The male association with breadmaking is a longstanding one. In Pompeii, there was an erect penis carved on the wall of the bakery, though this may just have been a visual pun on the rising of the dough. The term sourdough originated in medi-eval times, but its revival in America stems from the wild yeast bread baked by prospectors during the Californian Gold Rush. Ornery gold-panners were so addicted to their notably acidic bread (due to local bacteria Lactobacillus sanfrancisco) that they became known as sourdoughs. They used the trick of adding a bit of dough from each batch to act as a yeasty catalyst in their next baking. By feeding this starter regularly with flour and water, you can keep it going indefinitely. A commercial version called Gold Rush is available, though British artisan bakers tend to use starters (also known as "mothers") of venerable European origin. The E5 Bakehouse uses an ancient Finnish mother, while the Handmade Bakery utilises a mother that originated in Russia more than 40 years ago.
The exotic ancestry of these starters may add to the charm of sourdough bread, but it is equally effective to make your own like Malcolm. It takes some days for the wild bacteria, which in Malcolm's case float around the south-east London suburb of Brockley, to do their job and ferment a sloppy mix of flour and water into an effective starter. This has to be carefully tended, as one book points out, "very much like keeping a pet".
Making sourdough bread is a slightly complicated process lasting up to 24 hours. The 10-minute kneading is a highlight for Malcolm, who relishes "playing with this great, gooey blob". Performing the task, he looks happy as a stretching cat as he follows a protracted sequence in which the dough rises ("an angel's pillow" is the theological instruction in one book) and is knocked back to produce a gentle deflation. Finally the dough is left to prove (rise again) for three hours in proving baskets of bent cane, which produce the lovely rings on Malcolm's loaves. Depending on the temperature it can take longer. Sometimes much longer. "You end up watching old Walter Matthau films on late-night TV," says Malcolm. The domes of risen dough are slashed using the grignette to release surface tension and go into the oven or, rather, a preheated cast-iron casserole with a lid that acts as an oven within the oven. The steam from the water in the dough helps produce a crisp crust and a moist interior.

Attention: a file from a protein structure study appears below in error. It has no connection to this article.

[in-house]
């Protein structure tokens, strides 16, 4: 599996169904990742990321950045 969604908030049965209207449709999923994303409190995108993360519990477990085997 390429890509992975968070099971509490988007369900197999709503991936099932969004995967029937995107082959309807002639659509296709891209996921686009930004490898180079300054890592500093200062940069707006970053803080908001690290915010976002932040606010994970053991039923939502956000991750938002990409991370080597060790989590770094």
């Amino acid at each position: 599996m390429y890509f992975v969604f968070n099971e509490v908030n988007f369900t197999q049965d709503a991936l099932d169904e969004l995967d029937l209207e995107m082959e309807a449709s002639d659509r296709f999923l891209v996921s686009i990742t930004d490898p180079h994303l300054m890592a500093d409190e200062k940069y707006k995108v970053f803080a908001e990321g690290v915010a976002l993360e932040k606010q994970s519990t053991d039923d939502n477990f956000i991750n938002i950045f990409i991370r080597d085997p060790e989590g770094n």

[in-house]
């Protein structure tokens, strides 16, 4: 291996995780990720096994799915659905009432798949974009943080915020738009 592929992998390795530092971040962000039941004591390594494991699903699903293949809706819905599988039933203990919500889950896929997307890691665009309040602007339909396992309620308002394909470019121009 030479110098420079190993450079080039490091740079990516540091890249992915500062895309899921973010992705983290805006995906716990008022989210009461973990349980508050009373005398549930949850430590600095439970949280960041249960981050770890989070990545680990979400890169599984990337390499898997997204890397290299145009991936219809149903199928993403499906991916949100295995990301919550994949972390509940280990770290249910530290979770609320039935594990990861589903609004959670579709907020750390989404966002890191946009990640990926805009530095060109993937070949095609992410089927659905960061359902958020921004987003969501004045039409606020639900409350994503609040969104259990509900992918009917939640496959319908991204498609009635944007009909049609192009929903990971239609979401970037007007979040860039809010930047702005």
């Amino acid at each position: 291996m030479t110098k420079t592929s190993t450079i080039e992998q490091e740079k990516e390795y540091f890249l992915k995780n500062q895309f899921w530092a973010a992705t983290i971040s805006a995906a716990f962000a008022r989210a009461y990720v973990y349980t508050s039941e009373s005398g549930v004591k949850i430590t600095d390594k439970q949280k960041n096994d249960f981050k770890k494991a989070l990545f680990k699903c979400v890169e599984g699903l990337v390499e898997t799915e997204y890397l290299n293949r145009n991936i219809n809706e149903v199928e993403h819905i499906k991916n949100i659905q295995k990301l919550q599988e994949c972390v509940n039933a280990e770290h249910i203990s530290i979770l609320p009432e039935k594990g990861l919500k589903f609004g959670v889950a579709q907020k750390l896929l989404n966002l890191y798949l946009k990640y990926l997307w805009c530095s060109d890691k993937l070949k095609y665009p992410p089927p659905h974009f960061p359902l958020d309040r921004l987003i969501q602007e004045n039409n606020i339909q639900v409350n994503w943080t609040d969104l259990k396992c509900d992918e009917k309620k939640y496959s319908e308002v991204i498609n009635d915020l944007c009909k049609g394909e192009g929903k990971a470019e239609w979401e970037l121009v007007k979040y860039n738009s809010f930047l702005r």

The result can be glorious, as Malcolm's output amply demonstrates, but it is a demanding procedure. In her book English Bread and Yeast Cookery, published in 1977, Elizabeth David dismissed sourdough: "The bread takes about five days. I find the whole process rather unrewarding." If sourdough sounds an unlikely technique to recruit an army of applause-hungry but essentially lazy men, you would be spot on. The loaf produced by most of the new wave of male bakers does not involve wild yeast or a folkloric starter. No-knead bread, invented a few years ago by New York baker Jim Lahey, requires a very small amount of commercial dried yeast and a large amount of time.
My friend Chris Grice, a retired cameraman, was an early devotee of no-knead. "I've tried lots of other methods but I've always gone back to no-knead. It's so incredibly easy for such tasty bread." He introduced me to a YouTube video in which Lahey demonstrates his easy-peasy method to New York Times food writer Mark Bittman. It involves measuring 400g flour, 300ml tepid water, a teaspoon of salt and a quarter-teaspoon of dried yeast into a large bowl. This is stirred by hand for a few seconds. The bowl is then covered in clingfilm and the gooey mix is left to rise for 18-24 hours (depending on ambient temperature) until it fills most of the bowl and the elastic gluten erupts in bubblegum-like globules.